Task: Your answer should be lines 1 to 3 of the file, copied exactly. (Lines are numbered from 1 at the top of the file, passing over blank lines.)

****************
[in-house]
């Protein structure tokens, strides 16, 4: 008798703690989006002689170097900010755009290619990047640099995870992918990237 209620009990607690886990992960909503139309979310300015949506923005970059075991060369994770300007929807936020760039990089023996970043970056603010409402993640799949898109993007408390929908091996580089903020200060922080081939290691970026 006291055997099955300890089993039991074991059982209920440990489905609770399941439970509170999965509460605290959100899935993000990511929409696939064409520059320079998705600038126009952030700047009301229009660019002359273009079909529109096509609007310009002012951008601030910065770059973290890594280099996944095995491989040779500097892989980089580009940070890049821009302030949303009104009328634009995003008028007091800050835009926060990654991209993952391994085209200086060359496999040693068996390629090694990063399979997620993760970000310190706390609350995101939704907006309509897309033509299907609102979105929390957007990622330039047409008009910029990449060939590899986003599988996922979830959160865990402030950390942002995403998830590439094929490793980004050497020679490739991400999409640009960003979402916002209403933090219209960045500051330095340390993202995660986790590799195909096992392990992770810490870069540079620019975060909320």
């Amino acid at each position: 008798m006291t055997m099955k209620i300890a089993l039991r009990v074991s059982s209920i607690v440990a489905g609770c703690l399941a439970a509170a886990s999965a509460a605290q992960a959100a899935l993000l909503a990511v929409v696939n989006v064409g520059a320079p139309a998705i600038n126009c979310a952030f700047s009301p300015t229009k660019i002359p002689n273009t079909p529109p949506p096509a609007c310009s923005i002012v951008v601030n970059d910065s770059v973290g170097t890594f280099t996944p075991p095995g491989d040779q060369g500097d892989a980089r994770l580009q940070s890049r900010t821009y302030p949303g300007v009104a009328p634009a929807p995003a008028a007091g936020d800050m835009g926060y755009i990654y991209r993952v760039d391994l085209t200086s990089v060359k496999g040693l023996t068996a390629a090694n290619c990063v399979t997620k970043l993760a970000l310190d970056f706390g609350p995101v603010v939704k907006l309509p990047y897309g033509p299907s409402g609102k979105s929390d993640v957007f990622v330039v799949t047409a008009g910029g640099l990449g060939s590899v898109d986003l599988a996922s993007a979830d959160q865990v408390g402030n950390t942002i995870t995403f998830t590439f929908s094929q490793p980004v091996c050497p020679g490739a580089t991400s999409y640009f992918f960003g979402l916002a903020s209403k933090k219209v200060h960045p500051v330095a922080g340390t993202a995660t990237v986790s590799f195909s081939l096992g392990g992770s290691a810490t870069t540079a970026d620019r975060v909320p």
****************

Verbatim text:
[in-house]
């Protein structure tokens, strides 16, 4: 008798703690989006002689170097900010755009290619990047640099995870992918990237 209620009990607690886990992960909503139309979310300015949506923005970059075991060369994770300007929807936020760039990089023996970043970056603010409402993640799949898109993007408390929908091996580089903020200060922080081939290691970026 006291055997099955300890089993039991074991059982209920440990489905609770399941439970509170999965509460605290959100899935993000990511929409696939064409520059320079998705600038126009952030700047009301229009660019002359273009079909529109096509609007310009002012951008601030910065770059973290890594280099996944095995491989040779500097892989980089580009940070890049821009302030949303009104009328634009995003008028007091800050835009926060990654991209993952391994085209200086060359496999040693068996390629090694990063399979997620993760970000310190706390609350995101939704907006309509897309033509299907609102979105929390957007990622330039047409008009910029990449060939590899986003599988996922979830959160865990402030950390942002995403998830590439094929490793980004050497020679490739991400999409640009960003979402916002209403933090219209960045500051330095340390993202995660986790590799195909096992392990992770810490870069540079620019975060909320």
């Amino acid at each position: 008798m006291t055997m099955k209620i300890a089993l039991r009990v074991s059982s209920i607690v440990a489905g609770c703690l399941a439970a509170a886990s999965a509460a605290q992960a959100a899935l993000l909503a990511v929409v696939n989006v064409g520059a320079p139309a998705i600038n126009c979310a952030f700047s009301p300015t229009k660019i002359p002689n273009t079909p529109p949506p096509a609007c310009s923005i002012v951008v601030n970059d910065s770059v973290g170097t890594f280099t996944p075991p095995g491989d040779q060369g500097d892989a980089r994770l580009q940070s890049r900010t821009y302030p949303g300007v009104a009328p634009a929807p995003a008028a007091g936020d800050m835009g926060y755009i990654y991209r993952v760039d391994l085209t200086s990089v060359k496999g040693l023996t068996a390629a090694n290619c990063v399979t997620k970043l993760a970000l310190d970056f706390g609350p995101v603010v939704k907006l309509p990047y897309g033509p299907s409402g609102k979105s929390d993640v957007f990622v330039v799949t047409a008009g910029g640099l990449g060939s590899v898109d986003l599988a996922s993007a979830d959160q865990v408390g402030n950390t942002i995870t995403f998830t590439f929908s094929q490793p980004v091996c050497p020679g490739a580089t991400s999409y640009f992918f960003g979402l916002a903020s209403k933090k219209v200060h960045p500051v330095a922080g340390t993202a995660t990237v986790s590799f195909s081939l096992g392990g992770s290691a810490t870069t540079a970026d620019r975060v909320p």